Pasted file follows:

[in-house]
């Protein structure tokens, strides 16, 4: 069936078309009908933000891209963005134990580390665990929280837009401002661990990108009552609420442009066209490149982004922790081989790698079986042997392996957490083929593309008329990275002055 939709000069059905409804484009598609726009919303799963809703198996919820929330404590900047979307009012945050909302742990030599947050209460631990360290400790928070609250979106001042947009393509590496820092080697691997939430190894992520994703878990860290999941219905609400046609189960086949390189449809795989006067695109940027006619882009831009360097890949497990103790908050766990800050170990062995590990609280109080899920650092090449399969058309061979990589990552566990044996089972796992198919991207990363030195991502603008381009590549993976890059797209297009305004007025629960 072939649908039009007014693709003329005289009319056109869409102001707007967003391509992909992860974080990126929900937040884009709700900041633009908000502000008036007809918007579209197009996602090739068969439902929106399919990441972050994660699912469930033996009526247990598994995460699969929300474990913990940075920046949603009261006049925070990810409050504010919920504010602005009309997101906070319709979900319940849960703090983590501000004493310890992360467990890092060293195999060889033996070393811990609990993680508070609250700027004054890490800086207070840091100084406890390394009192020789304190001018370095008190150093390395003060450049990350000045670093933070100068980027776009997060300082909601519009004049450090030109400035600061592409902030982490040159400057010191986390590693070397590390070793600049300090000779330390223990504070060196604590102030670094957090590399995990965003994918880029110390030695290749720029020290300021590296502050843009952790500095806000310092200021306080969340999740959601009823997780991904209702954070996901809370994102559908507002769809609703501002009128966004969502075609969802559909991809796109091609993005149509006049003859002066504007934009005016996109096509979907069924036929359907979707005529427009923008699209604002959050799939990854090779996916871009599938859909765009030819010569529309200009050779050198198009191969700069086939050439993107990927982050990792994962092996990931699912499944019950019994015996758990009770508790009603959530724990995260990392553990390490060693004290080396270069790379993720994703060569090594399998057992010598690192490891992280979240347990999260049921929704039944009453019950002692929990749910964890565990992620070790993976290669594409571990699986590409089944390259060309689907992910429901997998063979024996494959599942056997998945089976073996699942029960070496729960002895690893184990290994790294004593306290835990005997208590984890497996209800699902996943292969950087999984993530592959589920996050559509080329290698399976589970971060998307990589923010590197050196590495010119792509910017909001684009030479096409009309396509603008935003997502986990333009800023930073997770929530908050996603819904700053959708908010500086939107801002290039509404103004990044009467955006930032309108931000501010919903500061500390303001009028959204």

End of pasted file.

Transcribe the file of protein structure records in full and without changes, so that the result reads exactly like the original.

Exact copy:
[in-house]
């Protein structure tokens, strides 16, 4: 069936078309009908933000891209963005134990580390665990929280837009401002661990990108009552609420442009066209490149982004922790081989790698079986042997392996957490083929593309008329990275002055 939709000069059905409804484009598609726009919303799963809703198996919820929330404590900047979307009012945050909302742990030599947050209460631990360290400790928070609250979106001042947009393509590496820092080697691997939430190894992520994703878990860290999941219905609400046609189960086949390189449809795989006067695109940027006619882009831009360097890949497990103790908050766990800050170990062995590990609280109080899920650092090449399969058309061979990589990552566990044996089972796992198919991207990363030195991502603008381009590549993976890059797209297009305004007025629960 072939649908039009007014693709003329005289009319056109869409102001707007967003391509992909992860974080990126929900937040884009709700900041633009908000502000008036007809918007579209197009996602090739068969439902929106399919990441972050994660699912469930033996009526247990598994995460699969929300474990913990940075920046949603009261006049925070990810409050504010919920504010602005009309997101906070319709979900319940849960703090983590501000004493310890992360467990890092060293195999060889033996070393811990609990993680508070609250700027004054890490800086207070840091100084406890390394009192020789304190001018370095008190150093390395003060450049990350000045670093933070100068980027776009997060300082909601519009004049450090030109400035600061592409902030982490040159400057010191986390590693070397590390070793600049300090000779330390223990504070060196604590102030670094957090590399995990965003994918880029110390030695290749720029020290300021590296502050843009952790500095806000310092200021306080969340999740959601009823997780991904209702954070996901809370994102559908507002769809609703501002009128966004969502075609969802559909991809796109091609993005149509006049003859002066504007934009005016996109096509979907069924036929359907979707005529427009923008699209604002959050799939990854090779996916871009599938859909765009030819010569529309200009050779050198198009191969700069086939050439993107990927982050990792994962092996990931699912499944019950019994015996758990009770508790009603959530724990995260990392553990390490060693004290080396270069790379993720994703060569090594399998057992010598690192490891992280979240347990999260049921929704039944009453019950002692929990749910964890565990992620070790993976290669594409571990699986590409089944390259060309689907992910429901997998063979024996494959599942056997998945089976073996699942029960070496729960002895690893184990290994790294004593306290835990005997208590984890497996209800699902996943292969950087999984993530592959589920996050559509080329290698399976589970971060998307990589923010590197050196590495010119792509910017909001684009030479096409009309396509603008935003997502986990333009800023930073997770929530908050996603819904700053959708908010500086939107801002290039509404103004990044009467955006930032309108931000501010919903500061500390303001009028959204």